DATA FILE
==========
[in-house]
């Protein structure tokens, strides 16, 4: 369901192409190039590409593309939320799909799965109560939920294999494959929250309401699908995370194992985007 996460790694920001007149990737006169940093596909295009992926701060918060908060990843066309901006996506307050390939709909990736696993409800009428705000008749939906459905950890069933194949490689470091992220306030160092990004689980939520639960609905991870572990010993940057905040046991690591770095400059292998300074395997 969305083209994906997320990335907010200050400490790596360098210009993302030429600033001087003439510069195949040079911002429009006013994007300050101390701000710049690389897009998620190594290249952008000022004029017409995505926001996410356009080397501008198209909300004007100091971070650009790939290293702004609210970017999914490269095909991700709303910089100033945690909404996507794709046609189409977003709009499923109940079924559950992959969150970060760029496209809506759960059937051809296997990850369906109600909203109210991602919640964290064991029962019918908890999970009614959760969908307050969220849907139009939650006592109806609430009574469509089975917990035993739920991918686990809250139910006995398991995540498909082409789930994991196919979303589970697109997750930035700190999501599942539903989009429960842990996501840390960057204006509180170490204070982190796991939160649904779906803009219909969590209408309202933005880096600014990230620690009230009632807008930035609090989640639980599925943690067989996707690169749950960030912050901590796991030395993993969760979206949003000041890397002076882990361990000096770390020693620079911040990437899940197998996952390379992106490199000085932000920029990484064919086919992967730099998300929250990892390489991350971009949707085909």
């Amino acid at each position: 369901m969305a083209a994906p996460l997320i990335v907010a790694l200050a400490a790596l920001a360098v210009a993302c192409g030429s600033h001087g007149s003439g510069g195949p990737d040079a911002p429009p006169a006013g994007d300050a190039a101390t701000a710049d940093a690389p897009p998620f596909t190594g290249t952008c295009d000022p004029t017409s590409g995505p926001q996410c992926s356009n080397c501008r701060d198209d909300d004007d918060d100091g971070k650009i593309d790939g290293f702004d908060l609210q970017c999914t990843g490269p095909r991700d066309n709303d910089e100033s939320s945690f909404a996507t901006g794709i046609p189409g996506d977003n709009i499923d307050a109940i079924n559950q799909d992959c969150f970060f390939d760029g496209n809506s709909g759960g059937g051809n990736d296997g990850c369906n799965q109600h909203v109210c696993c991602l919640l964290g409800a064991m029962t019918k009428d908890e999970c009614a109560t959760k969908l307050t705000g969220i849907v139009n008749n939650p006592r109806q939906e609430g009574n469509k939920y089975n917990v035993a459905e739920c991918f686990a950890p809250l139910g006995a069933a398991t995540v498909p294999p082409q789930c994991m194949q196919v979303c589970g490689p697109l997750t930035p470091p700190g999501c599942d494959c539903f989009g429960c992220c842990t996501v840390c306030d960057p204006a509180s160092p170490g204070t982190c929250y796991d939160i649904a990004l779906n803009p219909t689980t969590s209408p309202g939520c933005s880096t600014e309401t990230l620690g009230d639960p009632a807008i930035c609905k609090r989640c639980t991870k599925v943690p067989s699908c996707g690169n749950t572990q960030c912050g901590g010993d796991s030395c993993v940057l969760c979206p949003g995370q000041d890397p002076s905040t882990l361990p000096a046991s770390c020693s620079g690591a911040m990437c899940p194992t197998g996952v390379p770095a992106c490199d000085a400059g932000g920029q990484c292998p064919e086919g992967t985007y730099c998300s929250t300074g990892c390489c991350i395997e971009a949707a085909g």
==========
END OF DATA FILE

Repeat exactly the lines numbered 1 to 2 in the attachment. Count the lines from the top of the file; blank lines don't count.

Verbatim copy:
[in-house]
């Protein structure tokens, strides 16, 4: 369901192409190039590409593309939320799909799965109560939920294999494959929250309401699908995370194992985007 996460790694920001007149990737006169940093596909295009992926701060918060908060990843066309901006996506307050390939709909990736696993409800009428705000008749939906459905950890069933194949490689470091992220306030160092990004689980939520639960609905991870572990010993940057905040046991690591770095400059292998300074395997 969305083209994906997320990335907010200050400490790596360098210009993302030429600033001087003439510069195949040079911002429009006013994007300050101390701000710049690389897009998620190594290249952008000022004029017409995505926001996410356009080397501008198209909300004007100091971070650009790939290293702004609210970017999914490269095909991700709303910089100033945690909404996507794709046609189409977003709009499923109940079924559950992959969150970060760029496209809506759960059937051809296997990850369906109600909203109210991602919640964290064991029962019918908890999970009614959760969908307050969220849907139009939650006592109806609430009574469509089975917990035993739920991918686990809250139910006995398991995540498909082409789930994991196919979303589970697109997750930035700190999501599942539903989009429960842990996501840390960057204006509180170490204070982190796991939160649904779906803009219909969590209408309202933005880096600014990230620690009230009632807008930035609090989640639980599925943690067989996707690169749950960030912050901590796991030395993993969760979206949003000041890397002076882990361990000096770390020693620079911040990437899940197998996952390379992106490199000085932000920029990484064919086919992967730099998300929250990892390489991350971009949707085909």